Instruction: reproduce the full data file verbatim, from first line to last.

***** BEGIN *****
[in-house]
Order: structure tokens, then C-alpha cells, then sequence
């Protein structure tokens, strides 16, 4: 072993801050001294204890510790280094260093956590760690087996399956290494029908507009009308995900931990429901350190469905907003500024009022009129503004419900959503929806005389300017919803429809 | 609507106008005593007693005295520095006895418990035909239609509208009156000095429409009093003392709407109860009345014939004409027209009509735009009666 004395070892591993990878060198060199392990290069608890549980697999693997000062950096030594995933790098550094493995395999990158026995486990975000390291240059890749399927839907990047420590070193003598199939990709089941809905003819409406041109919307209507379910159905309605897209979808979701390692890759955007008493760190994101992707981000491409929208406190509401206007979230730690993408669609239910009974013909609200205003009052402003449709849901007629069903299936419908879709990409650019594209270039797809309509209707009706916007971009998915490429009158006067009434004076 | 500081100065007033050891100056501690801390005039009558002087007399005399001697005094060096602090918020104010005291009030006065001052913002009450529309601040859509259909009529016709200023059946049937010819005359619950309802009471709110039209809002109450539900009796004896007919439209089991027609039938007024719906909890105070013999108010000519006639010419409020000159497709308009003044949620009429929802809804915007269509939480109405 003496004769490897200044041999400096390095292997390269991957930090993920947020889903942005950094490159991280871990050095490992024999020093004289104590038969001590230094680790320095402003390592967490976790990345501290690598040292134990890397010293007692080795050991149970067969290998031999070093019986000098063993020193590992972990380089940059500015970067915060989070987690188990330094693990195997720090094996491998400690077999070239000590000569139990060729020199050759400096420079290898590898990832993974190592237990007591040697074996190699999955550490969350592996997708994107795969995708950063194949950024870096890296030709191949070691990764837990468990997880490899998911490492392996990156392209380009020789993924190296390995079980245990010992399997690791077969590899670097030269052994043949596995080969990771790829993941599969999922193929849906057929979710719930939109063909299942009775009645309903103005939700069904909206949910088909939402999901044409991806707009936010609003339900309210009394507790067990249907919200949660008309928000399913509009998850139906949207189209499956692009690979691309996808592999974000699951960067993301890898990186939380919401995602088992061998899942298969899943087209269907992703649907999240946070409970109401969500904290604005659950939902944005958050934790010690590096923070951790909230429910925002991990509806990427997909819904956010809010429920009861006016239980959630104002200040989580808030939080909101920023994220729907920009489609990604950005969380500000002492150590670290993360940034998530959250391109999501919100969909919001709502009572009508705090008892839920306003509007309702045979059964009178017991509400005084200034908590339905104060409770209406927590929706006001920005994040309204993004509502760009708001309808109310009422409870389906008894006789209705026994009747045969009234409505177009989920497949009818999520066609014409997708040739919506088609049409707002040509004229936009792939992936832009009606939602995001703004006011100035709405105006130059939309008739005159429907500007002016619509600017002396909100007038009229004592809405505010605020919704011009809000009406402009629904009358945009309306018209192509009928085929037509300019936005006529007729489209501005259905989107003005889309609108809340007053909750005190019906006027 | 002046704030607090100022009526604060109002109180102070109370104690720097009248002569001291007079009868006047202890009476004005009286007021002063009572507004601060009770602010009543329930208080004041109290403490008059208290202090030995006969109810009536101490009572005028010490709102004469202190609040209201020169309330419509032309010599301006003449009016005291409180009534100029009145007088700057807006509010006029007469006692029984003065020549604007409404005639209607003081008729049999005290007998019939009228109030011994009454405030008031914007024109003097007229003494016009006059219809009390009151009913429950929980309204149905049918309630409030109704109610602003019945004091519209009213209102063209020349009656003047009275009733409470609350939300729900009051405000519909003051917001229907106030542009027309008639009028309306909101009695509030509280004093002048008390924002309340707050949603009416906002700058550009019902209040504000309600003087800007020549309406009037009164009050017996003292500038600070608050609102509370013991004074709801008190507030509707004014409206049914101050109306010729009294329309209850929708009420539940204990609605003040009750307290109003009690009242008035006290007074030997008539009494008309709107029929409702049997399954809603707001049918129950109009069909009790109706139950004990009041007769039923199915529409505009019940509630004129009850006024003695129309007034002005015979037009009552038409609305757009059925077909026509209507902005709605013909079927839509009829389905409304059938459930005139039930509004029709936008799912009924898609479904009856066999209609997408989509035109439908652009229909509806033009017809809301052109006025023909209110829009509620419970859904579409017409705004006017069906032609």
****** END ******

[in-house]
Order: structure tokens, then C-alpha cells, then sequence
């Protein structure tokens, strides 16, 4: 072993801050001294204890510790280094260093956590760690087996399956290494029908507009009308995900931990429901350190469905907003500024009022009129503004419900959503929806005389300017919803429809 | 609507106008005593007693005295520095006895418990035909239609509208009156000095429409009093003392709407109860009345014939004409027209009509735009009666 004395070892591993990878060198060199392990290069608890549980697999693997000062950096030594995933790098550094493995395999990158026995486990975000390291240059890749399927839907990047420590070193003598199939990709089941809905003819409406041109919307209507379910159905309605897209979808979701390692890759955007008493760190994101992707981000491409929208406190509401206007979230730690993408669609239910009974013909609200205003009052402003449709849901007629069903299936419908879709990409650019594209270039797809309509209707009706916007971009998915490429009158006067009434004076 | 500081100065007033050891100056501690801390005039009558002087007399005399001697005094060096602090918020104010005291009030006065001052913002009450529309601040859509259909009529016709200023059946049937010819005359619950309802009471709110039209809002109450539900009796004896007919439209089991027609039938007024719906909890105070013999108010000519006639010419409020000159497709308009003044949620009429929802809804915007269509939480109405 003496004769490897200044041999400096390095292997390269991957930090993920947020889903942005950094490159991280871990050095490992024999020093004289104590038969001590230094680790320095402003390592967490976790990345501290690598040292134990890397010293007692080795050991149970067969290998031999070093019986000098063993020193590992972990380089940059500015970067915060989070987690188990330094693990195997720090094996491998400690077999070239000590000569139990060729020199050759400096420079290898590898990832993974190592237990007591040697074996190699999955550490969350592996997708994107795969995708950063194949950024870096890296030709191949070691990764837990468990997880490899998911490492392996990156392209380009020789993924190296390995079980245990010992399997690791077969590899670097030269052994043949596995080969990771790829993941599969999922193929849906057929979710719930939109063909299942009775009645309903103005939700069904909206949910088909939402999901044409991806707009936010609003339900309210009394507790067990249907919200949660008309928000399913509009998850139906949207189209499956692009690979691309996808592999974000699951960067993301890898990186939380919401995602088992061998899942298969899943087209269907992703649907999240946070409970109401969500904290604005659950939902944005958050934790010690590096923070951790909230429910925002991990509806990427997909819904956010809010429920009861006016239980959630104002200040989580808030939080909101920023994220729907920009489609990604950005969380500000002492150590670290993360940034998530959250391109999501919100969909919001709502009572009508705090008892839920306003509007309702045979059964009178017991509400005084200034908590339905104060409770209406927590929706006001920005994040309204993004509502760009708001309808109310009422409870389906008894006789209705026994009747045969009234409505177009989920497949009818999520066609014409997708040739919506088609049409707002040509004229936009792939992936832009009606939602995001703004006011100035709405105006130059939309008739005159429907500007002016619509600017002396909100007038009229004592809405505010605020919704011009809000009406402009629904009358945009309306018209192509009928085929037509300019936005006529007729489209501005259905989107003005889309609108809340007053909750005190019906006027 | 002046704030607090100022009526604060109002109180102070109370104690720097009248002569001291007079009868006047202890009476004005009286007021002063009572507004601060009770602010009543329930208080004041109290403490008059208290202090030995006969109810009536101490009572005028010490709102004469202190609040209201020169309330419509032309010599301006003449009016005291409180009534100029009145007088700057807006509010006029007469006692029984003065020549604007409404005639209607003081008729049999005290007998019939009228109030011994009454405030008031914007024109003097007229003494016009006059219809009390009151009913429950929980309204149905049918309630409030109704109610602003019945004091519209009213209102063209020349009656003047009275009733409470609350939300729900009051405000519909003051917001229907106030542009027309008639009028309306909101009695509030509280004093002048008390924002309340707050949603009416906002700058550009019902209040504000309600003087800007020549309406009037009164009050017996003292500038600070608050609102509370013991004074709801008190507030509707004014409206049914101050109306010729009294329309209850929708009420539940204990609605003040009750307290109003009690009242008035006290007074030997008539009494008309709107029929409702049997399954809603707001049918129950109009069909009790109706139950004990009041007769039923199915529409505009019940509630004129009850006024003695129309007034002005015979037009009552038409609305757009059925077909026509209507902005709605013909079927839509009829389905409304059938459930005139039930509004029709936008799912009924898609479904009856066999209609997408989509035109439908652009229909509806033009017809809301052109006025023909209110829009509620419970859904579409017409705004006017069906032609």